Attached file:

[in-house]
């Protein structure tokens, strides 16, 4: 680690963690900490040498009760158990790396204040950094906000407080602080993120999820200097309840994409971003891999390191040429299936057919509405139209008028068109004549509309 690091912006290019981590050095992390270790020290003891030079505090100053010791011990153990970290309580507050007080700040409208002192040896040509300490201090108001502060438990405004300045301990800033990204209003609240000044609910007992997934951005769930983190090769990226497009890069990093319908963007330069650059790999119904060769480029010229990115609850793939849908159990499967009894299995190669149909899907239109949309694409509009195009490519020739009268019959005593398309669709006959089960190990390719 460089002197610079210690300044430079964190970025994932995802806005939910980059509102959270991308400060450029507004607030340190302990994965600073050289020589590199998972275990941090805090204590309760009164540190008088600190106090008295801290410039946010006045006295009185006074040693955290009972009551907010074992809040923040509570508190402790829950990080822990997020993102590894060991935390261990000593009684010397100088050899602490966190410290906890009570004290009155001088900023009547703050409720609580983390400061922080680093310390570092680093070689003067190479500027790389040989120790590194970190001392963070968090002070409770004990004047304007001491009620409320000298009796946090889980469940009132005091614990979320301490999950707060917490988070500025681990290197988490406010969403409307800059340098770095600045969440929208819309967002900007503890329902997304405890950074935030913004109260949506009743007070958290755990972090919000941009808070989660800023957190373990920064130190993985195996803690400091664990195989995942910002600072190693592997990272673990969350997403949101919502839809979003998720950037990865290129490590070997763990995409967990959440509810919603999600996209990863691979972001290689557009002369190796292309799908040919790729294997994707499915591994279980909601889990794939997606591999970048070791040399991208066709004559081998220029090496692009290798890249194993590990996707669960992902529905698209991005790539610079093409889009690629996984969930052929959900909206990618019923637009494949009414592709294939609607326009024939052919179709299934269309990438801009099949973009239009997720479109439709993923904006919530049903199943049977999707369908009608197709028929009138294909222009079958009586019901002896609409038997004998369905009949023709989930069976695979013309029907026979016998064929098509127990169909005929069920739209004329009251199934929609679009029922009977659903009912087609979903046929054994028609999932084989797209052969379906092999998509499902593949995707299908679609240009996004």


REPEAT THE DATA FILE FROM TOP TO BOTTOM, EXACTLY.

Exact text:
[in-house]
């Protein structure tokens, strides 16, 4: 680690963690900490040498009760158990790396204040950094906000407080602080993120999820200097309840994409971003891999390191040429299936057919509405139209008028068109004549509309 690091912006290019981590050095992390270790020290003891030079505090100053010791011990153990970290309580507050007080700040409208002192040896040509300490201090108001502060438990405004300045301990800033990204209003609240000044609910007992997934951005769930983190090769990226497009890069990093319908963007330069650059790999119904060769480029010229990115609850793939849908159990499967009894299995190669149909899907239109949309694409509009195009490519020739009268019959005593398309669709006959089960190990390719 460089002197610079210690300044430079964190970025994932995802806005939910980059509102959270991308400060450029507004607030340190302990994965600073050289020589590199998972275990941090805090204590309760009164540190008088600190106090008295801290410039946010006045006295009185006074040693955290009972009551907010074992809040923040509570508190402790829950990080822990997020993102590894060991935390261990000593009684010397100088050899602490966190410290906890009570004290009155001088900023009547703050409720609580983390400061922080680093310390570092680093070689003067190479500027790389040989120790590194970190001392963070968090002070409770004990004047304007001491009620409320000298009796946090889980469940009132005091614990979320301490999950707060917490988070500025681990290197988490406010969403409307800059340098770095600045969440929208819309967002900007503890329902997304405890950074935030913004109260949506009743007070958290755990972090919000941009808070989660800023957190373990920064130190993985195996803690400091664990195989995942910002600072190693592997990272673990969350997403949101919502839809979003998720950037990865290129490590070997763990995409967990959440509810919603999600996209990863691979972001290689557009002369190796292309799908040919790729294997994707499915591994279980909601889990794939997606591999970048070791040399991208066709004559081998220029090496692009290798890249194993590990996707669960992902529905698209991005790539610079093409889009690629996984969930052929959900909206990618019923637009494949009414592709294939609607326009024939052919179709299934269309990438801009099949973009239009997720479109439709993923904006919530049903199943049977999707369908009608197709028929009138294909222009079958009586019901002896609409038997004998369905009949023709989930069976695979013309029907026979016998064929098509127990169909005929069920739209004329009251199934929609679009029922009977659903009912087609979903046929054994028609999932084989797209052969379906092999998509499902593949995707299908679609240009996004």